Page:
The Evolution of Skin Colour

Topics: Human skin color, Ultraviolet, Melanin Pages: 14 (4845 words) Published: November 6, 2012
1. What are the causes of skin cancer?
Exposure to abnormally high frequencies of light can potentially alter the DNA of a cell and turn it cancerous, the resulting cancerous cells are known as skin cancer. The most common cause is ultraviolet light emitted by the sun although it has been known to be caused by tanning booths, unusually high levels of x-rays, exposure to some chemicals and in rare cases the abnormal genes that cause skin cancer can be inherited by children from their parents.

2. Why are Caucasians more at risk of skin cancer than other populations? Melanin is the pigment in the skin that absorbs ultraviolet light and protects the skin from sun damage, so the less pigment in a person’s skin the less protection they have from ultraviolet light. So light skinned people (Caucasians), particularly those with light coloured eyes and light coloured hair are more susceptible to sun damage and skin cancer than people with more pigment in their skin. People, who have no melanin at all, like people with albinism or vitiligo, are much more susceptible to skin cancer.

3. At what age does skin cancer typically occur? Is the incidence of skin cancer greater in youth or old age? A person's lifetime sun exposure is a known factor in skin cancer because of this the risk of developing skin cancer increases with age, most diagnoses are made in people over 50 years of age. However people who are exposed to large quantities of ultraviolet radiation can develop skin cancer as early as 20 to 30 years of age. The average age of skin cancer diagnosis occurs at 53 years old.

4. Does the amount of UV light reaching the Earth vary in a predictable manner? If so, describe the pattern you observe. The earth’s axis is slightly tilted relative to its orbit, this means that during stages of the earth’s orbit one side of the earth is closer to the sun than the other and becomes exposed to higher levels of ultraviolet light. Half a year later when the earth is on the opposite side of the sun the other half of the earth is exposed to higher levels of ultraviolet light. This cyclic process of varying ultraviolet light exposure causes the areas exposed to most ultraviolet light to increase and decrease in latitude and the year progresses. The earth’s axis is only slightly tilted, because of this the ultraviolet exposure band only varies in latitude a small amount and never reaches the northern and southern most parts of the earth. Over a year the mean of daily ultraviolet radiation that hits the earth’s surface generally increases the further away a place is from the north and south poles. The earth’s atmosphere plays a large role in absorbing the ultraviolet light from the sun, the atmosphere is thinner in certain places and causes a greater amount of ultraviolet light to hit the earth’s surfaces beneath it, one such place is over Australia where it receives much larger ultraviolet radiation than it should.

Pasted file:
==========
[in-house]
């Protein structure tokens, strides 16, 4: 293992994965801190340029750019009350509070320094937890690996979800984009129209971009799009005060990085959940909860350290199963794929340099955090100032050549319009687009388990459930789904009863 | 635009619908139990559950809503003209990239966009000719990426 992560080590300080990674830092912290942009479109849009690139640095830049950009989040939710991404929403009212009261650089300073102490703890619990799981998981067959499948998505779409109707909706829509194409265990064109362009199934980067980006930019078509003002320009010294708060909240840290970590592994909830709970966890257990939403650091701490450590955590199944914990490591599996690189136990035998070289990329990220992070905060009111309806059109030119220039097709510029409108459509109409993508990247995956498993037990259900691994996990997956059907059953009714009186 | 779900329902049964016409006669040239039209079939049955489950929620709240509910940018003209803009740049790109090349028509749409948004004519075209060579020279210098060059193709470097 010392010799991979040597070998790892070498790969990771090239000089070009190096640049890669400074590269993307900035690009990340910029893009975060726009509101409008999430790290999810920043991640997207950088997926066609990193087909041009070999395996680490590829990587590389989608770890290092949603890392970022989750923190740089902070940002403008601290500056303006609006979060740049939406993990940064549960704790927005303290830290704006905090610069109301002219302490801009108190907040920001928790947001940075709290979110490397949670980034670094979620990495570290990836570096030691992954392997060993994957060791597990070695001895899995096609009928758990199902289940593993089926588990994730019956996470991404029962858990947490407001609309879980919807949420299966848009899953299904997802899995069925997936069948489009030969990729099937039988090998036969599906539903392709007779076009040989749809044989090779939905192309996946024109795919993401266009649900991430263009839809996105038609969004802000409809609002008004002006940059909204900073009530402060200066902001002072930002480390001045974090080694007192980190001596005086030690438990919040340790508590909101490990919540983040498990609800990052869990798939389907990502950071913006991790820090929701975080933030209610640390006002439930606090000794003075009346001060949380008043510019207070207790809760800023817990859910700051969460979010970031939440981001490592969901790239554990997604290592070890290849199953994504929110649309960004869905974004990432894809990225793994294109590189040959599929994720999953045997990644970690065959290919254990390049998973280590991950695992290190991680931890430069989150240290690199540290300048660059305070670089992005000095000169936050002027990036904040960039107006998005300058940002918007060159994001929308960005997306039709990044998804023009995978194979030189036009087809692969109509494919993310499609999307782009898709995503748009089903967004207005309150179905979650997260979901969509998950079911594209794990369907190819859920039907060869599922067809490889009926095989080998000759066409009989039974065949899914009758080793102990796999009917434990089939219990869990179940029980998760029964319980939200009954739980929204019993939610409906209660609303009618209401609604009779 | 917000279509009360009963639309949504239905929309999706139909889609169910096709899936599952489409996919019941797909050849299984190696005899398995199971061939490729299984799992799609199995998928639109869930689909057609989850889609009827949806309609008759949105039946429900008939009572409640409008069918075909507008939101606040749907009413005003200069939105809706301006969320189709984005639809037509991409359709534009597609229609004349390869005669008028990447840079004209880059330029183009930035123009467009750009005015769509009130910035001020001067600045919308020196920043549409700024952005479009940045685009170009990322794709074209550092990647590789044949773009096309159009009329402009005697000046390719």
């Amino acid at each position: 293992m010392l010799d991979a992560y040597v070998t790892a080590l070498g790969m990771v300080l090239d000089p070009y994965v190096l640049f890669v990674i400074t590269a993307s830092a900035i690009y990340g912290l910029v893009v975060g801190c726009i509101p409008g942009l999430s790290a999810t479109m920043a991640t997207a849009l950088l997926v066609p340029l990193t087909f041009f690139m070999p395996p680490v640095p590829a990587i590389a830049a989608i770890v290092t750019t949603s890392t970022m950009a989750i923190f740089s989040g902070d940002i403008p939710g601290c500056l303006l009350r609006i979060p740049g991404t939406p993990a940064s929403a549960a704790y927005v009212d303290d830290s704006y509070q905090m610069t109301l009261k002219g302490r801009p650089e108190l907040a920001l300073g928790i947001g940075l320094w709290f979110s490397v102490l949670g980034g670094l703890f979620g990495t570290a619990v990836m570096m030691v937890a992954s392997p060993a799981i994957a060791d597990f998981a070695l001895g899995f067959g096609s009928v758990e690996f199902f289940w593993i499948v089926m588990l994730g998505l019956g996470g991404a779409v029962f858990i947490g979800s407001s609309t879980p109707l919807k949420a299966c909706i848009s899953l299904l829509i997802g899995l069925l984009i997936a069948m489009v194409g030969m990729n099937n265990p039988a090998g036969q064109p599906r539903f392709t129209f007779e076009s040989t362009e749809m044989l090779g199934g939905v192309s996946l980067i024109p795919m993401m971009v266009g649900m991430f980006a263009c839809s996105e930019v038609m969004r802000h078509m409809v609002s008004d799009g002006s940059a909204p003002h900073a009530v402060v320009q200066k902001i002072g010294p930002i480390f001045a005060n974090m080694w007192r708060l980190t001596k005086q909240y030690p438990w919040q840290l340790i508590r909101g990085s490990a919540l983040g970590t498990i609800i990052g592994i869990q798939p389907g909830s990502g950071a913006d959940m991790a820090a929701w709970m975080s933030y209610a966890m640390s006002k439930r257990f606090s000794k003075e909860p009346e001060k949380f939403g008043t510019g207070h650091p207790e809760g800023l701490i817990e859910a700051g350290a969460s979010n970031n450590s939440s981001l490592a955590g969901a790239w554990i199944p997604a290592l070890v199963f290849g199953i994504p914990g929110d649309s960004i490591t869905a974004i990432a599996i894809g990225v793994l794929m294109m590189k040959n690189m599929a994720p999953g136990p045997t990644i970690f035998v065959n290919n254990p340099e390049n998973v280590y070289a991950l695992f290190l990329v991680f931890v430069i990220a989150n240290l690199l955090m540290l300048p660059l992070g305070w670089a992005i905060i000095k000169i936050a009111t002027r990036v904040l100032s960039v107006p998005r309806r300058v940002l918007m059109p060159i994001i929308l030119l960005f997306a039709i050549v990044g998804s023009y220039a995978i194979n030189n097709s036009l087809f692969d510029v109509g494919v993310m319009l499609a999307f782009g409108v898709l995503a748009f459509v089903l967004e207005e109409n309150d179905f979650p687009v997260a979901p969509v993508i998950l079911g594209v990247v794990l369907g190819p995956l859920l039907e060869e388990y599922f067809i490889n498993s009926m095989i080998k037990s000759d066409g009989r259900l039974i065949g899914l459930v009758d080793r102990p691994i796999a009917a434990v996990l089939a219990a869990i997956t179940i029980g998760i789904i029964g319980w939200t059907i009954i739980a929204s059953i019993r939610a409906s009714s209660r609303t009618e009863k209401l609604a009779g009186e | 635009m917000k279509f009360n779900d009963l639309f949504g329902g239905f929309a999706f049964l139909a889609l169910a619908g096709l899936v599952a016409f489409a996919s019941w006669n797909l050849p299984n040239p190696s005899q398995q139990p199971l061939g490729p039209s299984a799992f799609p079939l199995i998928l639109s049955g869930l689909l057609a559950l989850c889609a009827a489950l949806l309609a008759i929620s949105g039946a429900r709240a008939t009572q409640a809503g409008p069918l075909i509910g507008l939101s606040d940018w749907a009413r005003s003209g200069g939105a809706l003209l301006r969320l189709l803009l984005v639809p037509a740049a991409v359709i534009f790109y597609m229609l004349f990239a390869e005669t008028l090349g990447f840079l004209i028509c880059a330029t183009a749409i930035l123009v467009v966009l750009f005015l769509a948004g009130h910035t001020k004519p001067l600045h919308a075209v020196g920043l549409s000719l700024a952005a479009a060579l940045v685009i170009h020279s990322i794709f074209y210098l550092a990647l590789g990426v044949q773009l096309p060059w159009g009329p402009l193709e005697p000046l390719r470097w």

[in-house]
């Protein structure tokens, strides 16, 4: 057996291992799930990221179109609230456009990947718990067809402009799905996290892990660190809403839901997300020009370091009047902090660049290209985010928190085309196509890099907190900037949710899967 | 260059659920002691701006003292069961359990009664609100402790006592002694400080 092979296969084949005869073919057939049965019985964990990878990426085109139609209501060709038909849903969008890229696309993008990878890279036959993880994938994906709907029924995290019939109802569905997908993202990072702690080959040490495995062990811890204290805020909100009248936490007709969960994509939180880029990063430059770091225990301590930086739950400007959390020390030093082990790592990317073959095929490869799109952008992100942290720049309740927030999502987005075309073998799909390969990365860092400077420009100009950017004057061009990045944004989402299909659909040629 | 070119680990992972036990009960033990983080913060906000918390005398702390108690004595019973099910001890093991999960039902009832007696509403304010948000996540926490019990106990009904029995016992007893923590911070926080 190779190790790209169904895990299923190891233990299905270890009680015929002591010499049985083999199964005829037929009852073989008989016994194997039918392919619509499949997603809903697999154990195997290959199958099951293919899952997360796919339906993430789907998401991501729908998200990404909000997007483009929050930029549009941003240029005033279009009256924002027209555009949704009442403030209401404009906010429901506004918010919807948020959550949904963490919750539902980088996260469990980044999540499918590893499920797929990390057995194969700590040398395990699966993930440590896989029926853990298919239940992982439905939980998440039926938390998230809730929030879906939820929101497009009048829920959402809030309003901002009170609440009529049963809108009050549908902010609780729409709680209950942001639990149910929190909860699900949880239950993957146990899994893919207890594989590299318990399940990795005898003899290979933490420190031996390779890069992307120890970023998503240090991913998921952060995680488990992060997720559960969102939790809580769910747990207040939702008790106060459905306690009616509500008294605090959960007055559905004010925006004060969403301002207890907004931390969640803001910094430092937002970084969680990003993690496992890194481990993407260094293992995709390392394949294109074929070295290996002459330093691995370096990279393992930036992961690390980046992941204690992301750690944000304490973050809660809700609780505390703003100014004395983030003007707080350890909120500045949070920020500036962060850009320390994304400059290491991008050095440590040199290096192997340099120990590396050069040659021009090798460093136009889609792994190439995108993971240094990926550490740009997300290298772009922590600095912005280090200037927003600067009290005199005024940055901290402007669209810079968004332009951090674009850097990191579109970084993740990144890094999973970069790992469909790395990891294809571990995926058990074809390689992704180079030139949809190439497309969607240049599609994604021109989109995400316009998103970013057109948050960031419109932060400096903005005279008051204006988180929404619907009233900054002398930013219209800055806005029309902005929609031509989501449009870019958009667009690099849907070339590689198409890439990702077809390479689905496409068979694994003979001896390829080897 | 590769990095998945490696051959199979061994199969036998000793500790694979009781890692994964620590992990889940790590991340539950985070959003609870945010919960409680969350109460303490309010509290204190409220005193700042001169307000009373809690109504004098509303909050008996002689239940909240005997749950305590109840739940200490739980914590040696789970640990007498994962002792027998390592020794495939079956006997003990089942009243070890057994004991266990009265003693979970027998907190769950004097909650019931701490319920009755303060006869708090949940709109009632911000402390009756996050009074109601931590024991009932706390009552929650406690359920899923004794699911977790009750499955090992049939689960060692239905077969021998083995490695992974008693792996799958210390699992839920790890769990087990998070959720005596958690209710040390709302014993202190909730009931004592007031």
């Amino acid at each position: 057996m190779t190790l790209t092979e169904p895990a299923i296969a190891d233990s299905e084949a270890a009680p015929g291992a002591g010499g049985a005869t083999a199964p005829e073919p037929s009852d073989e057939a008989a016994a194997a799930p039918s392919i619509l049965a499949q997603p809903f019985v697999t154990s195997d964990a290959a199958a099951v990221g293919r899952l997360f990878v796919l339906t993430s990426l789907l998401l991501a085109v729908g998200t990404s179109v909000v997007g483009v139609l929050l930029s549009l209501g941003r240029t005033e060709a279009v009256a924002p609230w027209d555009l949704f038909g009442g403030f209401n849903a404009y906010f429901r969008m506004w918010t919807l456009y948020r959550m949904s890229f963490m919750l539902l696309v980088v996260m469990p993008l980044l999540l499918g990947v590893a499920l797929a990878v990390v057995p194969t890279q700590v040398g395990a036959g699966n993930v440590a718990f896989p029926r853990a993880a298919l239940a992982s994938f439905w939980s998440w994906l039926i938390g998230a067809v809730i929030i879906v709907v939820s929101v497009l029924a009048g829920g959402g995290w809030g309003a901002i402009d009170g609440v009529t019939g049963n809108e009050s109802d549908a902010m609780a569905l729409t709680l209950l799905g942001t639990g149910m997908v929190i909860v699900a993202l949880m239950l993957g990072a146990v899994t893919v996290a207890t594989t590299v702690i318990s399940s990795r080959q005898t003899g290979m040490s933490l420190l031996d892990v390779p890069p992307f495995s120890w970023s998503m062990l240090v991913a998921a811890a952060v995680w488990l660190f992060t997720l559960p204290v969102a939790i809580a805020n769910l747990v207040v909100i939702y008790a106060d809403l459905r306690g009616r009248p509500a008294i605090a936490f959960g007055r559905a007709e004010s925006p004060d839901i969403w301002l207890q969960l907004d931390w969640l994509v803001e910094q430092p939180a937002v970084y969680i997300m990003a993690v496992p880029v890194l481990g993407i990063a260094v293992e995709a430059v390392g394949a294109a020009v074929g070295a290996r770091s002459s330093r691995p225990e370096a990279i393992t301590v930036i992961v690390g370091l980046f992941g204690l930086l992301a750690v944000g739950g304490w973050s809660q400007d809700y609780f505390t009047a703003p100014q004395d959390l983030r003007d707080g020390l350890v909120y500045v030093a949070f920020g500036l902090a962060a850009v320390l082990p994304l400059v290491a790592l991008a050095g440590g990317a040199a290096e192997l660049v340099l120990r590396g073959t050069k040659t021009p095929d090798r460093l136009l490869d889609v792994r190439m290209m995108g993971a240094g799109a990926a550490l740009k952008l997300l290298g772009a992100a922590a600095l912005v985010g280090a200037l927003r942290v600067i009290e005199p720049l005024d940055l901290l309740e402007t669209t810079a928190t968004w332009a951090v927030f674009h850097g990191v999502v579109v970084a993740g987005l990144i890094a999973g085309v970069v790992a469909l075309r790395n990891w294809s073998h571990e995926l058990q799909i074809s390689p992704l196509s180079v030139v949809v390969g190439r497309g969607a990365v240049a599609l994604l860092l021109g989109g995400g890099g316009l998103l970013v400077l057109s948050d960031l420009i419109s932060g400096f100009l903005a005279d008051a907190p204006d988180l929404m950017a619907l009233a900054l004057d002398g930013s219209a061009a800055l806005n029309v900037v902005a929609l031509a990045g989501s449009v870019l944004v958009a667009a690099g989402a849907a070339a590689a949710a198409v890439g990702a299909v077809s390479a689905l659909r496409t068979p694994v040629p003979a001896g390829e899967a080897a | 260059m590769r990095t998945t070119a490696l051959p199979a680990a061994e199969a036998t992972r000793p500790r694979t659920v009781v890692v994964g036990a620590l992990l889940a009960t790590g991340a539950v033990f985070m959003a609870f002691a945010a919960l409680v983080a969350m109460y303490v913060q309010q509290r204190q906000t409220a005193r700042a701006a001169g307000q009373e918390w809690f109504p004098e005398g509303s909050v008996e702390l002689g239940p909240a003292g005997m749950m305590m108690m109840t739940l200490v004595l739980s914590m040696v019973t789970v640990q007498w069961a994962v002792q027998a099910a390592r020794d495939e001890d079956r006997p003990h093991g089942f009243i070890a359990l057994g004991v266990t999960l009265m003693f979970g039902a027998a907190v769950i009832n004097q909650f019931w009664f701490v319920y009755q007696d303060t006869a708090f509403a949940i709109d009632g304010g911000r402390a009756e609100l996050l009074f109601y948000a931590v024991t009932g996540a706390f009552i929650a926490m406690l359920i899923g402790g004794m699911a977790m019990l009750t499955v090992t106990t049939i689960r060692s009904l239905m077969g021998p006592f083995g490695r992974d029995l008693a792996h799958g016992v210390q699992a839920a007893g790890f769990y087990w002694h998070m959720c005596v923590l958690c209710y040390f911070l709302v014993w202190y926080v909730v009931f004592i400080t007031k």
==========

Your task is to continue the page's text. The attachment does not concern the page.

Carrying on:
5. What latitude receives the greatest amount of UV light? The least? On average the equator receives the greatest amount of UV light because it spends the greatest amount of time nearest to the sun and varies from this by a small amount, the UV light also has to pass a smaller distance through the atmosphere as it passes directly above it and the ozone is naturally thinner above the tropics so there is less ozone to absorb the UV light. The equator is at 0° latitude. The north and south poles receives the least UV light as the sun is usually furthest away from these points, ozone holes have formed above the north and south poles but because they spend much of each year without sun and the parts of the year they spend with constant exposure to sunlight the sun is so low in the sky the UV light does not go through the ozone hole but has to pass a considerable distance through the normal atmosphere and becomes largely absorbed by the ozone. The north and south poles are at 90° latitude.

6. Based on these data, where might you...
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